Forces loyal to Syrian President Bashar al-Assad are being accused of a new massacre, with more than 150 civilians reportedly slain in the province of Hama. The killings occurred in a village named Tremseh, with some reports saying up to 220 people died. It would be the worst known attack inside Syria since pro-government forces were accused of killing more than 100 civilians in Houla in May.
The alleged new massacre has boosted calls for the United Nations Security Council to pass a binding measure against Syria threatening sanctions and potential military action under Chapter VII of the U.N. Charter. Speaking during a visit to Cambodia, Secretary of State Hillary Clinton called on Russia to join more international pressure on Syria.
Secretary of State Hillary Clinton: "The regime is struggling to hold onto large parts of the country, so we do look to the Security Council and all of its members, including Russia, to join us in a serious resolution that gives special envoy Kofi Annan what he needs."
More than 100 people were killed Thursday when a gasoline tanker crashed and exploded in Nigeria’s Niger Delta. Many of the victims lost their lives as they tried to scoop up the tanker’s oil as it leaked onto the ground.
An exhaustive independent probe has concluded top officials at Penn State University — including legendary football coach Joe Paterno — covered up sexual molestation allegations against an assistant coach 14 years before they finally came to light. The seven-month investigation reveals Paterno, Penn State President Graham Spanier and other school officials were aware then-assistant football coach Jerry Sandusky was accused of child molestation as early as 1998, but were only concerned with protecting the school’s image. The report concludes that a "culture of reverence for the football program" at the school led to a cover-up that "failed to protect against a child sexual predator harming children for over a decade." Sandusky was finally arrested last year and found guilty of sexually abusing 10 young boys last month. Unveiling his findings on Thursday, former FBI director Louis Freeh said Penn State’s leadership had allowed Sandusky’s abuse to continue.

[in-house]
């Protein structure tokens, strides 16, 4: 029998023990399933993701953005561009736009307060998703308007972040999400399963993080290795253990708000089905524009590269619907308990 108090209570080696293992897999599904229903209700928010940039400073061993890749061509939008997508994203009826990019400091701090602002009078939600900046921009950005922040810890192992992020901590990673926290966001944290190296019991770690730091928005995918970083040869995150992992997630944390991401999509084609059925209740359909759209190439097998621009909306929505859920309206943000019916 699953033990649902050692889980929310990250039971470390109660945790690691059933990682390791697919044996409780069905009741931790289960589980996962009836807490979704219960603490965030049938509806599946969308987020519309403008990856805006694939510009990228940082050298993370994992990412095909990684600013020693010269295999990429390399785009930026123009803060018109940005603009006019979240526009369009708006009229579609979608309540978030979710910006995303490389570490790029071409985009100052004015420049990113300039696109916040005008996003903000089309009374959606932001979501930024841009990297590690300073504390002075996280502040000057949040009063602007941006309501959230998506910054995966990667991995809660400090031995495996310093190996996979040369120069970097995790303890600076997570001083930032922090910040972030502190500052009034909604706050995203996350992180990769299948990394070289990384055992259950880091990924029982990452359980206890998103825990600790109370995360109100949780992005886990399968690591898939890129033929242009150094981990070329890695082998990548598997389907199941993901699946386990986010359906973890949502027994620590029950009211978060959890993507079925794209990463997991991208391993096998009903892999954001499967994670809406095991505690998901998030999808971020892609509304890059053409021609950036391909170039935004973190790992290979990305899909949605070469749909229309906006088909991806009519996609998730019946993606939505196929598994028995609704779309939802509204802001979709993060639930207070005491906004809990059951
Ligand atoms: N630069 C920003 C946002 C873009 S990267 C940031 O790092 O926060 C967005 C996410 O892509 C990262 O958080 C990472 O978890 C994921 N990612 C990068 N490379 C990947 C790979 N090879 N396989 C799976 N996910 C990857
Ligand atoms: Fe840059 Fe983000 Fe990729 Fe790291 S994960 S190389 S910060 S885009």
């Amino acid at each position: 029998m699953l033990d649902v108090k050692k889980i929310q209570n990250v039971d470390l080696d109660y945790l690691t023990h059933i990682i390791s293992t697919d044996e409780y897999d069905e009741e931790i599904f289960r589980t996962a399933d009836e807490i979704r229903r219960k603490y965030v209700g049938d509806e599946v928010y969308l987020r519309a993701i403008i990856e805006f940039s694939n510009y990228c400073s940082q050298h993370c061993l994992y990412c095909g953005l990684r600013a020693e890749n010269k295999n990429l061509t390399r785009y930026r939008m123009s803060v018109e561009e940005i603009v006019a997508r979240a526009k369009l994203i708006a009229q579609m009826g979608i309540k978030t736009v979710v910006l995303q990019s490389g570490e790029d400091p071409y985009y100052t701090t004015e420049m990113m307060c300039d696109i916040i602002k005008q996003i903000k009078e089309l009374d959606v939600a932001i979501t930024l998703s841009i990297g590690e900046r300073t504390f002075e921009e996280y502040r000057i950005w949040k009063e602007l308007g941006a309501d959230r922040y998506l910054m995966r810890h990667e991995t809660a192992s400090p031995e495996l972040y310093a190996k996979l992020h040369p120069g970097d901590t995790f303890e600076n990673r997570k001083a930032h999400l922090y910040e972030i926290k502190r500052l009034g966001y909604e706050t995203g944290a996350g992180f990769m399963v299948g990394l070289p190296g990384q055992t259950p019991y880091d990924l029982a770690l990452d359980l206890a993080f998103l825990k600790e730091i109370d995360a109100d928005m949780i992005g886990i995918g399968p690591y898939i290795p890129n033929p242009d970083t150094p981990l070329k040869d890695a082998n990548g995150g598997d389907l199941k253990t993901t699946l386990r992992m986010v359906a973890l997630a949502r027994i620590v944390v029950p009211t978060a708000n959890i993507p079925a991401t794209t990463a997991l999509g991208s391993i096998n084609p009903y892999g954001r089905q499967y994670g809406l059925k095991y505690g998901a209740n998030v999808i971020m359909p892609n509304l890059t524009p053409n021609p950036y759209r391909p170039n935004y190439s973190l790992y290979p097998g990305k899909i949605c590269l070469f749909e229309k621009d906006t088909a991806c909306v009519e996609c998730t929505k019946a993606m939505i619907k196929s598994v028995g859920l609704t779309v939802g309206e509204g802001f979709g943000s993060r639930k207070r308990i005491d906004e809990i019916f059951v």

Louis Freeh: "Our most saddening and sobering finding is the total disregard for the safety and welfare of Sandusky’s child victims by the most senior leaders at Penn State. Misters Spanier, Schultz, Paterno and Curley also failed to alert the board of trustees about the 1998 investigation or take any other action against Mr. Sandusky. None of them ever spoke to Sandusky about his conduct. In short, nothing was done, and Sandusky was allowed to continue with impunity."
The report’s findings show Paterno, who died earlier this year, made false statements to a grand jury and to the public about his knowledge of the allegations against Sandusky. An email by Penn State athletic director Tim Curley from 1998 — three years before Paterno said he first heard of the allegations — reads: "Anything new in this department? Coach is anxious to know where it stands." After Sandusky was again accused of abusing a young boy on campus in 2001, Paterno reportedly convinced his colleagues that it would be most "humane" to deal with the matter internally instead of reporting him to police. A janitor at the school reportedly failed to report witnessing Sandusky abuse a young boy in 2000 out of fear he would lose his job. The janitor said, "Paterno has so much power, if he wanted to get rid of someone, I would have been gone. ... Football runs this university." In response to the report, Penn State is facing pressure to remove a statue of Paterno displayed prominently on campus. The report is also expected to fuel a number of civil lawsuits against the school on behalf of the victims. Curley, the former athletic director, and the school’s former Vice President Gary Schultz, still face criminal charges for failing to inform police about Sandusky’s abuse and for lying before a grand jury about their knowledge of it.
The banking giant Wells Fargo Bank has agreed to pay a settlement of at least $175 million for discriminating against African-American and Hispanic borrowers. The Justice Department says Well Fargo routinely carried out misleading lending practices to minority communities from 2004 through 2009, saddling them with subprime loans and pushing many into foreclosure. All told, Wells Fargo’s practices are said to have led to higher rates for 34,000 African-American and Hispanic borrowers in 36 states and the District of Columbia, solely because of their ethnicity. On Thursday, Deputy U.S. Attorney General James Cole said the settlement would bring relief to Wells Fargo’s victims.